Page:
Unleashing the full spectrum of sustainable bonds to bridge the SDG funding gap

Get a weekly pulse on news and trends in impact investing with our free newsletter.

*I agree to receive marketing emails from ImpactAlpha, its affiliates, and accept our terms of use and privacy policy.
Guest Author

Krisztina Tora

We have put many of the serious health threats of Covid behind us, but the financial implications still linger. The funding gap to meet the UN Sustainable Development Goals widened during the pandemic to roughly $4 trillion a year. A vast majority of the funding is required in emerging markets. 

We now have less than seven years to meet high-priority targets like ending hunger, achieving gender equality, and accelerating climate action.

While traditional investment channels are lagging in efforts to address the goals, products like sustainable and green bonds are products gaining traction and provide investors with the opportunity to deploy capital at scale into impactful SDG investments in emerging markets.

The market for green, social, sustainable and sustainability-linked bonds has been expanding at a rate of about 80% annually over the last decade, with growth accelerating in recent years. From $202 billion in 2017, issuance increased more than five-fold to almost $1.2 trillion in 2021. Today, the World Bank puts the market at $3.8 trillion. 

Last year, for example, Uruguay issued a $1.5 billion sovereign sustainability-linked bond to finance its green transition, with its interest rate dependent on the country meeting targets related to greenhouse gas emissions and the preservation of native forests by 2025. Should Uruguay succeed, the debt coupon will step down by 15 basis points. Should it miss, the coupon will increase by 15%. 

The offering was 2.6 times oversubscribed with many institutions drawn to invest in Uruguay’s debt for the first time.

Such forms of sustainability bonds can be used for specific environmental or social purposes by being tied to a specific project or set of initiatives. Or they can be used for broader purposes and commit companies and countries to more holistic targets and results.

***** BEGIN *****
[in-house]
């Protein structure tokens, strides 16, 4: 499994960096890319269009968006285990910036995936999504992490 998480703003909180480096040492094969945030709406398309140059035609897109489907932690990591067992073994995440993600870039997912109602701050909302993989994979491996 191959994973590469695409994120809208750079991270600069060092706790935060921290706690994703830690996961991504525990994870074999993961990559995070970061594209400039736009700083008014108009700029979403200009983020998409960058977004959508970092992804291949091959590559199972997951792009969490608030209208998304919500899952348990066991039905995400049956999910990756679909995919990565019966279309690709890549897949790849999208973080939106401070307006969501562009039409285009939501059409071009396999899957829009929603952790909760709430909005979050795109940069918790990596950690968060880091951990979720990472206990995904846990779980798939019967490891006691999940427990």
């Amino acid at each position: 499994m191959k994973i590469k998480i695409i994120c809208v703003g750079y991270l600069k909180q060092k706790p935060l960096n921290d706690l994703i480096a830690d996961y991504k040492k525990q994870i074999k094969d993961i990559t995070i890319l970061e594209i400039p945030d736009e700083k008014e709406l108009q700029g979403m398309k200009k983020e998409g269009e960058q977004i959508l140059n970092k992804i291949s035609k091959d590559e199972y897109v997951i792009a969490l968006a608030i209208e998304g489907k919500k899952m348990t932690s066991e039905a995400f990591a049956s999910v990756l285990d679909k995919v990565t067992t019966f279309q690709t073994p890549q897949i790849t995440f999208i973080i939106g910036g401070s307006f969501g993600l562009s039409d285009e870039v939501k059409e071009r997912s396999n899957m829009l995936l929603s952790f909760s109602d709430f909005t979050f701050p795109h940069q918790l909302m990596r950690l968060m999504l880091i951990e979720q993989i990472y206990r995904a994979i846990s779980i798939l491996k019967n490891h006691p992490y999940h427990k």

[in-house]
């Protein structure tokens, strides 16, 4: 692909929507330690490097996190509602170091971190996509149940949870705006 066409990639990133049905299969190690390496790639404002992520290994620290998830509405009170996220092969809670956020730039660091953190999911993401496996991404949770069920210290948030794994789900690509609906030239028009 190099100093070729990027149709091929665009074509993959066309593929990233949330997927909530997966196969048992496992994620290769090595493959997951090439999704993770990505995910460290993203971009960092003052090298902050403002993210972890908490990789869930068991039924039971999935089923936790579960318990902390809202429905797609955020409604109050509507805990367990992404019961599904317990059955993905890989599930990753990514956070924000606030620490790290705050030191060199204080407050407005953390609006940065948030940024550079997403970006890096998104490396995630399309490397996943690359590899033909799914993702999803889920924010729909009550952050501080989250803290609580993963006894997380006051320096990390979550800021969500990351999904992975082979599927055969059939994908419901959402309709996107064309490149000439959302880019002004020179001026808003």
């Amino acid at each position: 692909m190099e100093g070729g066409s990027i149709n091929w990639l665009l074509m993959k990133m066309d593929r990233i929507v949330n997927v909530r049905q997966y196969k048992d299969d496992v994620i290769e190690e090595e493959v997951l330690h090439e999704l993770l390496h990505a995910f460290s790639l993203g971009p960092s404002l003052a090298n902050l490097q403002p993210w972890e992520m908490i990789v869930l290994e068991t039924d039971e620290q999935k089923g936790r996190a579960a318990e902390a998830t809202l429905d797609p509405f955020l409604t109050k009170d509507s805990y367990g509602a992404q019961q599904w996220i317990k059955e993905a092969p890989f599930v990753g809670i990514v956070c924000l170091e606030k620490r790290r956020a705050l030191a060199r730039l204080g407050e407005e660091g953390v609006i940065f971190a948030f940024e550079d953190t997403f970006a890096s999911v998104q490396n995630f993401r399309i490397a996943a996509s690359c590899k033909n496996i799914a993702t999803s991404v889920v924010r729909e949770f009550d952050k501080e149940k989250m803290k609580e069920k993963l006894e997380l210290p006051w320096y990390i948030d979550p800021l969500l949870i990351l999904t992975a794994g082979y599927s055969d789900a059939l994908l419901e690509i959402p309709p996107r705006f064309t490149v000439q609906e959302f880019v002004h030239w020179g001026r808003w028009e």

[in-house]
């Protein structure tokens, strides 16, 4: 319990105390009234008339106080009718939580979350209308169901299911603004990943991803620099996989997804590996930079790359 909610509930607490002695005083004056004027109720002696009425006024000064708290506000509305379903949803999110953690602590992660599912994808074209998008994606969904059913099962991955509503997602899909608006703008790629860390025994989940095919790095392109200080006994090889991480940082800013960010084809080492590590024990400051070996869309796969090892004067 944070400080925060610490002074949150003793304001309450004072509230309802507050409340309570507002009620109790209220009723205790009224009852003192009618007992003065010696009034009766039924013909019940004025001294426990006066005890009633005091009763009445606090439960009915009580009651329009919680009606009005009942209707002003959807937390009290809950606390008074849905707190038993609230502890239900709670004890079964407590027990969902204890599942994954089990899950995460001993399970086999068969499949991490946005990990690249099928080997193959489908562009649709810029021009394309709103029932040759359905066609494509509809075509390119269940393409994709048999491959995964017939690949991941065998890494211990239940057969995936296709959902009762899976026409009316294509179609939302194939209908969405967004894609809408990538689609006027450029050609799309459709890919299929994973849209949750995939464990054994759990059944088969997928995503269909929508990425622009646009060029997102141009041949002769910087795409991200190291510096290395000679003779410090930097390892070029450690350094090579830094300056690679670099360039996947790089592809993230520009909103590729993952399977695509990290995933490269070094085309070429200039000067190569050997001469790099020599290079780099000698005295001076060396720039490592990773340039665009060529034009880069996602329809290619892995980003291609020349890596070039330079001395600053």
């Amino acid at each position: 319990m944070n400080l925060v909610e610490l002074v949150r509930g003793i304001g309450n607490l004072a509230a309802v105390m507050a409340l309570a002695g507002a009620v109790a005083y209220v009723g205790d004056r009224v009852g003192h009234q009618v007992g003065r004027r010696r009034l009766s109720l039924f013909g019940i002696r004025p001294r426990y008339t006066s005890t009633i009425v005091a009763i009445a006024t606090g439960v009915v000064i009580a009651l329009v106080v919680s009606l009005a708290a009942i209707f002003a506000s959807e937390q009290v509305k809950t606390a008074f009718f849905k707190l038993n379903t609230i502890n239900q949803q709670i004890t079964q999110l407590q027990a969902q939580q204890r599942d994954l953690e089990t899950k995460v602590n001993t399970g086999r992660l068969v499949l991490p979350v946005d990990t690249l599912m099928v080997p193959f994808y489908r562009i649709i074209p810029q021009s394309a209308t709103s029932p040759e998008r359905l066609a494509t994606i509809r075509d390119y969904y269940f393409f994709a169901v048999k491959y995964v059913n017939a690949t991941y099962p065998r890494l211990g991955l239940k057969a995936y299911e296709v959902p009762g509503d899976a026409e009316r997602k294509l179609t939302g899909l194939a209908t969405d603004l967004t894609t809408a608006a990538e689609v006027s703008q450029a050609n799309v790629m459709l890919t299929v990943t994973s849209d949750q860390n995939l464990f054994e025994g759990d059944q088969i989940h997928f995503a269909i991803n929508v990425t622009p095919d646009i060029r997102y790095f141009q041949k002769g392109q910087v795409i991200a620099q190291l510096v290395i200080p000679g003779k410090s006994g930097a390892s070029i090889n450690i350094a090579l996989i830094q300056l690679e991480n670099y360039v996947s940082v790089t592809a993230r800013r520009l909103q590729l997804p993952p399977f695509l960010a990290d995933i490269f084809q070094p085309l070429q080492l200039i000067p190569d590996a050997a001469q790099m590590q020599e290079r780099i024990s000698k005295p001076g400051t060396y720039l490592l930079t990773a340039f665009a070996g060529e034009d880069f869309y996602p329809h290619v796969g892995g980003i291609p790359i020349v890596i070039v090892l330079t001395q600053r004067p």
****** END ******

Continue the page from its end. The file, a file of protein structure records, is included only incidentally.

Sustainable bonds come with increasingly stronger sets of reporting standards, as well as third party ratings that allow investors to evaluate the risks. Sustainability-linked bonds, in particular, represent a paradigm shift, reflecting how bonds are becoming more diversified and sophisticated as the market matures.

Sustainable bond momentum

While growth in the sustainability bond field has been rapid, the market is not without challenges. Amid more difficult market conditions, there have been signs of sustainable bond capital flows reversing, particularly in emerging markets. According to World Bank data, issuance declined by some 18% to $948 billion in 2022. Sovereign issuance in emerging markets – a good barometer for investor appetite in developing economies, declined by a third – declined almost twice the rate of the overall market to $21.6 billion. That means that at the end of 2022, sustainable bonds in emerging markets accounted for just 15% of global issuance.

The Impact Taskforce’s recent report, “State of Play 2023,” expands upon findings of the inaugural 2021 report which highlighted some of the barriers to investment in emerging markets. Prominent among those are real and perceived risks to investments and returns, lack of investment scale, and a thin pipeline of potential targets. The Global Steering Group for Impact Investment has been working with market builders and participants to address these challenges, highlight opportunities and solutions,  and draw attention to the enormous potential in sustainable bonds.

Working with National Advisory Boards across GSG member countries, the United Nations Development Programme has built a platform to map Sustainable Development Goal-aligned opportunities across more than 30 emerging markets. Investors could, for example, can find a biomass investment opportunity that can improve energy security and sustainability in Sri Lanka and yield a 20-25% return. Or they could identify an investment in cold storage facilities and refrigerated transportation systems for Ghanaian farmers offering similar returns.